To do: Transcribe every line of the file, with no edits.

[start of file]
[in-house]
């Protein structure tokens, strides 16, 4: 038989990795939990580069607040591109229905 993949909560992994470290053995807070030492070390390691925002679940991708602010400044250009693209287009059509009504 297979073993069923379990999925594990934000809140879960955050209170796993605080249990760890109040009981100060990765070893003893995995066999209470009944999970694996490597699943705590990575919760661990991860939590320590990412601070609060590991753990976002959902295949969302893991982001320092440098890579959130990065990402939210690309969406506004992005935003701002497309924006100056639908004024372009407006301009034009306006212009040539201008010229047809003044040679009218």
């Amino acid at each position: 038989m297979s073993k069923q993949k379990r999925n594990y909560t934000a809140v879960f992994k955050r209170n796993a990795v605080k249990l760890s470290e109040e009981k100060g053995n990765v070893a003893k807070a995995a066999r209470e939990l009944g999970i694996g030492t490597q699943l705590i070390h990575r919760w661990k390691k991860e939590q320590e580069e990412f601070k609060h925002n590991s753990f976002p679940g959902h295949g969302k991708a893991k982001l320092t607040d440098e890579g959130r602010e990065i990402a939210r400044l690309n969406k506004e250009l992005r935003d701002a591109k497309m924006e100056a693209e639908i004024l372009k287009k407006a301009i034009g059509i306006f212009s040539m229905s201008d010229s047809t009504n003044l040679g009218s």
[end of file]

[in-house]
């Protein structure tokens, strides 16, 4: 038989990795939990580069607040591109229905 993949909560992994470290053995807070030492070390390691925002679940991708602010400044250009693209287009059509009504 297979073993069923379990999925594990934000809140879960955050209170796993605080249990760890109040009981100060990765070893003893995995066999209470009944999970694996490597699943705590990575919760661990991860939590320590990412601070609060590991753990976002959902295949969302893991982001320092440098890579959130990065990402939210690309969406506004992005935003701002497309924006100056639908004024372009407006301009034009306006212009040539201008010229047809003044040679009218």
């Amino acid at each position: 038989m297979s073993k069923q993949k379990r999925n594990y909560t934000a809140v879960f992994k955050r209170n796993a990795v605080k249990l760890s470290e109040e009981k100060g053995n990765v070893a003893k807070a995995a066999r209470e939990l009944g999970i694996g030492t490597q699943l705590i070390h990575r919760w661990k390691k991860e939590q320590e580069e990412f601070k609060h925002n590991s753990f976002p679940g959902h295949g969302k991708a893991k982001l320092t607040d440098e890579g959130r602010e990065i990402a939210r400044l690309n969406k506004e250009l992005r935003d701002a591109k497309m924006e100056a693209e639908i004024l372009k287009k407006a301009i034009g059509i306006f212009s040539m229905s201008d010229s047809t009504n003044l040679g009218s």